Doctors Prescribing Fewer Opioids for Pain

Nine out of 10 primary care doctors say that prescription drug abuse is a problem in their communities, and nearly half say they are less likely to prescribe opioids for pain than they were a year ago, according to a new study by Johns Hopkins Bloomberg School of Public Health.

The findings, published in JAMA Internal Medicine, show that primary care physicians appear to recognize many of the risks associated with prescription opioid use, including addiction and death by overdose.

“Our findings suggest that primary care providers have become aware of the scope of the prescription opioid crisis and are responding in ways that are important, including reducing their overreliance on these medicines,” said study leader G. Caleb Alexander, M.D., M.S., an associate professor of epidemiology at the School of Public Health and co-director of Johns Hopkins’ Center for Drug Safety and Effectiveness.

“The health care community has long been part of the problem, and now they appear to be part of the solution to this complex epidemic.”

Prescription drug abuse was called the nation’s fastest growing drug problem in a report released by the White House a few years ago. According to the U.S. Centers for Disease Control and Prevention, drug overdose death rates in the United States have more than tripled since 1990 and have never been higher.

The clinical use of prescription opioids nearly doubled between 2000 and 2010. In 2010, more than 38,000 people died from drug overdoses of all kinds, with many of these deaths caused by prescription opioids.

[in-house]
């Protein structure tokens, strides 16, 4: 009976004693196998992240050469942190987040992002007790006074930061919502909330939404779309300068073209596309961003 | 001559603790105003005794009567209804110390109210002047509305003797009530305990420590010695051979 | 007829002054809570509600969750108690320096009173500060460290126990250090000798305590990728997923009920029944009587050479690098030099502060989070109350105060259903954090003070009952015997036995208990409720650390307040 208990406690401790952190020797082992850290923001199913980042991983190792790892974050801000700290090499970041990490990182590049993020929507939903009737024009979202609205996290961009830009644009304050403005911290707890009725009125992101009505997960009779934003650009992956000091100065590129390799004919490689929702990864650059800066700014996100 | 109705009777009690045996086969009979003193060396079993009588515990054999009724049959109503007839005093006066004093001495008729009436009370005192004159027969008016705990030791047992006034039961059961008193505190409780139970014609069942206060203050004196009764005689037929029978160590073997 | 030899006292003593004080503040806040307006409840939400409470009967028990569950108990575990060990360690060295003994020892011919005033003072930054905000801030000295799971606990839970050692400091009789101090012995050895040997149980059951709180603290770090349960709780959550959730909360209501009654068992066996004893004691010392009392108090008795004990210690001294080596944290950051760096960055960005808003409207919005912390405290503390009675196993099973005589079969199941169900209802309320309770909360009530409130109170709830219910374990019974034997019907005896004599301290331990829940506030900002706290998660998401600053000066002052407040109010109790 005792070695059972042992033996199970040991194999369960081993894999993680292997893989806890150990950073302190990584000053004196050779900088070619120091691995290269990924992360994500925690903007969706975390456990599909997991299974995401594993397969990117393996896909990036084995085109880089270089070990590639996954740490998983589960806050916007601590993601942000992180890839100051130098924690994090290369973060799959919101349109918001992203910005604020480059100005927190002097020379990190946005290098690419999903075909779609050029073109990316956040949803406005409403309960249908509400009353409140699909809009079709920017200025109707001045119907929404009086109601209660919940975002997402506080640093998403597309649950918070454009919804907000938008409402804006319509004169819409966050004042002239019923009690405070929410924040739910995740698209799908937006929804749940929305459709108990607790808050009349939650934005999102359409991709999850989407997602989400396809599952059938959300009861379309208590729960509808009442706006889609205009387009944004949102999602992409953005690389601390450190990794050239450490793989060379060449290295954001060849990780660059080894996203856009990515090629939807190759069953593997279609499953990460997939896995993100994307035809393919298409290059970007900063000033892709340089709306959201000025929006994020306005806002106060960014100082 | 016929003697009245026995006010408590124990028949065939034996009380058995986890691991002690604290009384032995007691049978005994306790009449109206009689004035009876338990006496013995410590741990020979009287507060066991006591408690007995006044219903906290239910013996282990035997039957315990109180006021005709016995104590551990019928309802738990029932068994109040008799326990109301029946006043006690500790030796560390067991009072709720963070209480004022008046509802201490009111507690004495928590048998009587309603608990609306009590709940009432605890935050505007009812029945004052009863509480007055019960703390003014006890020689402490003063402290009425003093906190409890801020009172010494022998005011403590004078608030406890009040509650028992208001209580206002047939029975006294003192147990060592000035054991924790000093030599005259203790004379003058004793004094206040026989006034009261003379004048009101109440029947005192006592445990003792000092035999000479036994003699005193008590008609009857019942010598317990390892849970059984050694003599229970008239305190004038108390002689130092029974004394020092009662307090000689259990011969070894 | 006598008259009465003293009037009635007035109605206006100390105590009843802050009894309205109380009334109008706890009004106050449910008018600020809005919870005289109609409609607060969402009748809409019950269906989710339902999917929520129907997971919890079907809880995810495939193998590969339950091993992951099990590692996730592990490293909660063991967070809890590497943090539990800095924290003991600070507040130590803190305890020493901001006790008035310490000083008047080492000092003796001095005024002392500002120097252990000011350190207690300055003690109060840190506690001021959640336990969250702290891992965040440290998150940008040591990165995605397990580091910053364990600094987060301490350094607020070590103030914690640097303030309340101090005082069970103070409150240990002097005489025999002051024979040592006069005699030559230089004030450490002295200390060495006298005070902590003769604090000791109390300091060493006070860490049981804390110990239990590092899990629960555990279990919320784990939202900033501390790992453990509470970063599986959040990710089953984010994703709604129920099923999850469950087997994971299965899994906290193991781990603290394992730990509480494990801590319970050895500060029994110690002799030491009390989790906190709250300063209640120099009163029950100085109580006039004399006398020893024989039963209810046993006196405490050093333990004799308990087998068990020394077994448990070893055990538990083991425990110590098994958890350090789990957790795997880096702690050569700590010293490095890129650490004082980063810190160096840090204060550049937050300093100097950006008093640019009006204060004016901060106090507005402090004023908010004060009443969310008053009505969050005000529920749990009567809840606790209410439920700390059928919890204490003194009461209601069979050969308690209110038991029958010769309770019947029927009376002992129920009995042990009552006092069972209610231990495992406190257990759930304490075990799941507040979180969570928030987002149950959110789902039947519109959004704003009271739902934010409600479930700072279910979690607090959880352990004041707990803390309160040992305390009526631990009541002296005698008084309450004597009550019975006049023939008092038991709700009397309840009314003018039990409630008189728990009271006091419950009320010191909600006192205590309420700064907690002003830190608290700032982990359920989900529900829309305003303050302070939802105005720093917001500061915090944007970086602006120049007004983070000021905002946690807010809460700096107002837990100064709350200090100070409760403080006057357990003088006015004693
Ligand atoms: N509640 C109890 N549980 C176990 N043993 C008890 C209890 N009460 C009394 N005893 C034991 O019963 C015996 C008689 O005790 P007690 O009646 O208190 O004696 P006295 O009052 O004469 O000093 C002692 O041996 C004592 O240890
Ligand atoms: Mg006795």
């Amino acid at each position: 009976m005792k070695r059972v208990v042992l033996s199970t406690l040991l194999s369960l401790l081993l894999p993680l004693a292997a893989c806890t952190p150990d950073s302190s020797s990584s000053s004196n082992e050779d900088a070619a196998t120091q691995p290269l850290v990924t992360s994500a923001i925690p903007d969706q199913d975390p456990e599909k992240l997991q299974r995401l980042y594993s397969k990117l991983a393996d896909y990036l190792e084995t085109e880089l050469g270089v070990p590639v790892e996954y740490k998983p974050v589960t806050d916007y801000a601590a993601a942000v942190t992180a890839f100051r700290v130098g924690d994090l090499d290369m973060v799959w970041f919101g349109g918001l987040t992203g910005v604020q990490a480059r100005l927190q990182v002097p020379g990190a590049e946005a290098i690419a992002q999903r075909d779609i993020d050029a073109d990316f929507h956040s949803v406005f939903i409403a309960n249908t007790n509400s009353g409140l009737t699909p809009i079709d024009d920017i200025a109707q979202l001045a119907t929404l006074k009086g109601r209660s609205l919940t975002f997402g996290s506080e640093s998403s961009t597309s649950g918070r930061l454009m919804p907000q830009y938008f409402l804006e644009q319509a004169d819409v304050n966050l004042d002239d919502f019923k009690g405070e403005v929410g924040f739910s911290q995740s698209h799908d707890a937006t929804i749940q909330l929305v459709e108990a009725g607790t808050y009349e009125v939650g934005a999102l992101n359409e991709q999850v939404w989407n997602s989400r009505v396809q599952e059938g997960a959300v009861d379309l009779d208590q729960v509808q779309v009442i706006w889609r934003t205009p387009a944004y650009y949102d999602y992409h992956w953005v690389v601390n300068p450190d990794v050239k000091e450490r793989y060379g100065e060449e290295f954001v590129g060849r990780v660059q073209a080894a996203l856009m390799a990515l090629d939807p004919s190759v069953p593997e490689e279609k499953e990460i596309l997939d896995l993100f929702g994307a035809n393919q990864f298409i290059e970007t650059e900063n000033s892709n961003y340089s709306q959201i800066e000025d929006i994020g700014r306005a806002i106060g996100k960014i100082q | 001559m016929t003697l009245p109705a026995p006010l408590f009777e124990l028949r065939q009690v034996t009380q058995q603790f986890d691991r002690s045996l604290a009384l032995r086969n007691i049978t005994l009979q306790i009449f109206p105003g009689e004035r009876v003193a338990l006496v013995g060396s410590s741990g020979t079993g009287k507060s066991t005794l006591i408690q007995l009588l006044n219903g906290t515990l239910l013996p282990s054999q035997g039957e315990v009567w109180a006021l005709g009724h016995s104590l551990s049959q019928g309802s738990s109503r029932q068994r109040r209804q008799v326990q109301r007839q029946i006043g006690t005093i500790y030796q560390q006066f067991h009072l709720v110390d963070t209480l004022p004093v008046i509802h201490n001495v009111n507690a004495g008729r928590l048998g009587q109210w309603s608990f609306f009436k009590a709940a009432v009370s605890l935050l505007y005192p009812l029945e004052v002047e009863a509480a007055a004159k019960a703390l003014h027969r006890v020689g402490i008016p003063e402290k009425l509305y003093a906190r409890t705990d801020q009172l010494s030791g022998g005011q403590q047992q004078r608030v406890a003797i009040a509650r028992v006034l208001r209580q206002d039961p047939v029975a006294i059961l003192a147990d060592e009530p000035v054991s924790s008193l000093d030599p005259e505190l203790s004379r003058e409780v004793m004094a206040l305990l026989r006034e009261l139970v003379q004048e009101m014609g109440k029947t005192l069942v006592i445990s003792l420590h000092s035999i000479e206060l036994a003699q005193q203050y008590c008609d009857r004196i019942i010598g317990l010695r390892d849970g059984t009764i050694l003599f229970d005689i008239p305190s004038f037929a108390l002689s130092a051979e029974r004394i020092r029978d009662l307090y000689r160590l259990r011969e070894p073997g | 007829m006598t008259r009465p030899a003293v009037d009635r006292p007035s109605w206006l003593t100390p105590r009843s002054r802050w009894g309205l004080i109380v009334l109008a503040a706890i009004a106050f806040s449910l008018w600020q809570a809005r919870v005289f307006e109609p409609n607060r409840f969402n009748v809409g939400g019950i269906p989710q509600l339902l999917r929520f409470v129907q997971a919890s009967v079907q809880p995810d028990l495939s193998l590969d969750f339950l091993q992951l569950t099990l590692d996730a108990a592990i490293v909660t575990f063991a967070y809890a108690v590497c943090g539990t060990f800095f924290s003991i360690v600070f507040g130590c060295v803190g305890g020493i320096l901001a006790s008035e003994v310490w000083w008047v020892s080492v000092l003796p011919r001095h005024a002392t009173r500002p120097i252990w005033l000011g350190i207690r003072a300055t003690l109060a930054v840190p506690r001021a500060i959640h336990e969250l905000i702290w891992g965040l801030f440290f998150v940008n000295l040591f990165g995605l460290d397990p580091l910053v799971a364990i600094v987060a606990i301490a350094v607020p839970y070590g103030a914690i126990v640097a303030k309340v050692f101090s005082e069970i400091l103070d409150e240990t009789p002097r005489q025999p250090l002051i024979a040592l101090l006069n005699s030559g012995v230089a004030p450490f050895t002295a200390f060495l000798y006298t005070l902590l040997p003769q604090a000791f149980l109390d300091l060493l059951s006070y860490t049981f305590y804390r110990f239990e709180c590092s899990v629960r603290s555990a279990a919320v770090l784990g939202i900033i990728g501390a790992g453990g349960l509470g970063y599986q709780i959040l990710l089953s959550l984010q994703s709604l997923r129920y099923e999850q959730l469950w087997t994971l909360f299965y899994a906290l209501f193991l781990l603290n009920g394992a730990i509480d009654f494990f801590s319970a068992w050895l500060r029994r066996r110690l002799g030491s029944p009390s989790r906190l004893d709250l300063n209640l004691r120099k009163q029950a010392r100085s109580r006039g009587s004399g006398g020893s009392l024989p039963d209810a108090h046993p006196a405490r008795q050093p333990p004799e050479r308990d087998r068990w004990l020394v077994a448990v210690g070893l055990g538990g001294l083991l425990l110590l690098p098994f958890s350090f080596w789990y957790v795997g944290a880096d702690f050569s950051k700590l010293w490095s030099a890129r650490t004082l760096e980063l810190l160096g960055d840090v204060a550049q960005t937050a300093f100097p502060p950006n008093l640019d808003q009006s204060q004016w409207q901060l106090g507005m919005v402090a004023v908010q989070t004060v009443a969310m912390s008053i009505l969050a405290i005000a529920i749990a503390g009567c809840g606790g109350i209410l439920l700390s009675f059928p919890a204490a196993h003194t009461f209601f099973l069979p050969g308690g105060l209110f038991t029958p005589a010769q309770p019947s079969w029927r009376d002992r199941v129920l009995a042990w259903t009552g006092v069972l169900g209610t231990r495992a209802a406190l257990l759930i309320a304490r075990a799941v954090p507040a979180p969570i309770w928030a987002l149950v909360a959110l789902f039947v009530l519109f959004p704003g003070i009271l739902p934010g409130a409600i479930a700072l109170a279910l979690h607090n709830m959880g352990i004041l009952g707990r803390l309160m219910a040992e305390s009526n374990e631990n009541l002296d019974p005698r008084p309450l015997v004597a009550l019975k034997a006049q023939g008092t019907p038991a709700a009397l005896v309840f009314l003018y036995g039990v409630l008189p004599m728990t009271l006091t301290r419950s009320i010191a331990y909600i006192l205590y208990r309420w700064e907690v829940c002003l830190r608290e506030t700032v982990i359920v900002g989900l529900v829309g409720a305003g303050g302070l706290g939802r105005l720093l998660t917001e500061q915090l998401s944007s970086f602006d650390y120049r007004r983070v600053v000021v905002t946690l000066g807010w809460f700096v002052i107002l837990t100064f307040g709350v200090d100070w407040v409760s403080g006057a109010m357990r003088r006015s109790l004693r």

Only in recent years has the medical community paid much attention to the mounting epidemic, the researchers say.

For the study, researchers sent surveys in February 2014 to a nationally representative sample of 1,000 U.S. internists, family physicians, and general practitioners; 58 percent responded. Among the findings:

  • 85 percent of the respondents say that opioids are overused in clinical practice;
  • Many reported they are “very” or “moderately” concerned about serious risks, such as addiction (55 percent reporting “very concerned”), death (48 percent), and motor vehicle crashes (44 percent) that may be associated with opioid abuse;
  • Many also reported they believe that drug-related physical problems, such as tolerance (62 percent) and physical dependence (56 percent), occur “often,” even when the medications are used as directed for chronic pain.

Nearly all surveyed physicians (88 percent), however, expressed confidence in their own ability to prescribe opioids appropriately. Previous studies have found that most doctors believe their colleagues’ prescribing decisions are swayed by pharmaceutical marketing and promotion, but feel that they themselves don’t fall or these tactics.

Finally, Alexander hopes that more physicians and patients ultimately opt for non-opioid pain treatments and other non-drug treatments such as physical therapy, massage and acupuncture. He said future research with pharmacy data would help confirm that prescriptions for opioids are really decreasing.

Source: Johns Hopkins

Doctpr talking with patient about pain medication photo by shutterstock.